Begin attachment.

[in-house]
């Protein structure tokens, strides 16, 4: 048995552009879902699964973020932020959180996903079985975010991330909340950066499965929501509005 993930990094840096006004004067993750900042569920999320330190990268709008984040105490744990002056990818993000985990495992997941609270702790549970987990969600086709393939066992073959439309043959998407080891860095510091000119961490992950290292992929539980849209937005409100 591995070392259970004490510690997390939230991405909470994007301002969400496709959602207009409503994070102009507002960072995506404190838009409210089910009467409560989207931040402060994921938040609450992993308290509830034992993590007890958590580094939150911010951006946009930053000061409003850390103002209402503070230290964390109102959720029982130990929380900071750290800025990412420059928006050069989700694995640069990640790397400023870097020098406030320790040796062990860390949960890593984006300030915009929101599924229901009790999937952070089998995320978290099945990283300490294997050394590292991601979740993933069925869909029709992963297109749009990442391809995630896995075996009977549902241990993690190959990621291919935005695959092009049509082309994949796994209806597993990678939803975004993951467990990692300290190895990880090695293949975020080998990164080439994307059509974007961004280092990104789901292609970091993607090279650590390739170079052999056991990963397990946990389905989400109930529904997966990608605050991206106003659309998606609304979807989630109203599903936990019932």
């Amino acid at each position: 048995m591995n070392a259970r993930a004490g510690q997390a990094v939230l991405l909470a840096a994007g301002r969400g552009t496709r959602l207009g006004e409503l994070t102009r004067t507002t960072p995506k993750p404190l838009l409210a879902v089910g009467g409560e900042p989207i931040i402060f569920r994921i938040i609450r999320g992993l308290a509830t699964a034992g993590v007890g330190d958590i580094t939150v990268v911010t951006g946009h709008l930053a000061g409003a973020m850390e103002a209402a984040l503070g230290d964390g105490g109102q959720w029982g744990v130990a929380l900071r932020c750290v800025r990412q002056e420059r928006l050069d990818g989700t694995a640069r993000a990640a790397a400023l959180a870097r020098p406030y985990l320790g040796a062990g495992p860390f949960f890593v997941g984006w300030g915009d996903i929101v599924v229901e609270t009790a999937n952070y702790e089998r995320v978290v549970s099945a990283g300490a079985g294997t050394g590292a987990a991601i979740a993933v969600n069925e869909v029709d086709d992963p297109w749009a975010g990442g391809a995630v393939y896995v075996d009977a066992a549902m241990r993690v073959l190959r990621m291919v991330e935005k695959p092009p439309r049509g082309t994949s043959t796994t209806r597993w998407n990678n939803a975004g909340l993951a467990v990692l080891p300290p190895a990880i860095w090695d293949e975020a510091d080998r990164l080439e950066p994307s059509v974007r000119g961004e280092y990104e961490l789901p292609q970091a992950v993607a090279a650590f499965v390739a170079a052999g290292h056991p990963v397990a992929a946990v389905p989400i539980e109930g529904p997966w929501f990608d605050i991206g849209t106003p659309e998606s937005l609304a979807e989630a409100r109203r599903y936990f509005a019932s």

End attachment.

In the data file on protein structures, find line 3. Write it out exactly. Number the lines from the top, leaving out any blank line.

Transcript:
């Amino acid at each position: 048995m591995n070392a259970r993930a004490g510690q997390a990094v939230l991405l909470a840096a994007g301002r969400g552009t496709r959602l207009g006004e409503l994070t102009r004067t507002t960072p995506k993750p404190l838009l409210a879902v089910g009467g409560e900042p989207i931040i402060f569920r994921i938040i609450r999320g992993l308290a509830t699964a034992g993590v007890g330190d958590i580094t939150v990268v911010t951006g946009h709008l930053a000061g409003a973020m850390e103002a209402a984040l503070g230290d964390g105490g109102q959720w029982g744990v130990a929380l900071r932020c750290v800025r990412q002056e420059r928006l050069d990818g989700t694995a640069r993000a990640a790397a400023l959180a870097r020098p406030y985990l320790g040796a062990g495992p860390f949960f890593v997941g984006w300030g915009d996903i929101v599924v229901e609270t009790a999937n952070y702790e089998r995320v978290v549970s099945a990283g300490a079985g294997t050394g590292a987990a991601i979740a993933v969600n069925e869909v029709d086709d992963p297109w749009a975010g990442g391809a995630v393939y896995v075996d009977a066992a549902m241990r993690v073959l190959r990621m291919v991330e935005k695959p092009p439309r049509g082309t994949s043959t796994t209806r597993w998407n990678n939803a975004g909340l993951a467990v990692l080891p300290p190895a990880i860095w090695d293949e975020a510091d080998r990164l080439e950066p994307s059509v974007r000119g961004e280092y990104e961490l789901p292609q970091a992950v993607a090279a650590f499965v390739a170079a052999g290292h056991p990963v397990a992929a946990v389905p989400i539980e109930g529904p997966w929501f990608d605050i991206g849209t106003p659309e998606s937005l609304a979807e989630a409100r109203r599903y936990f509005a019932s």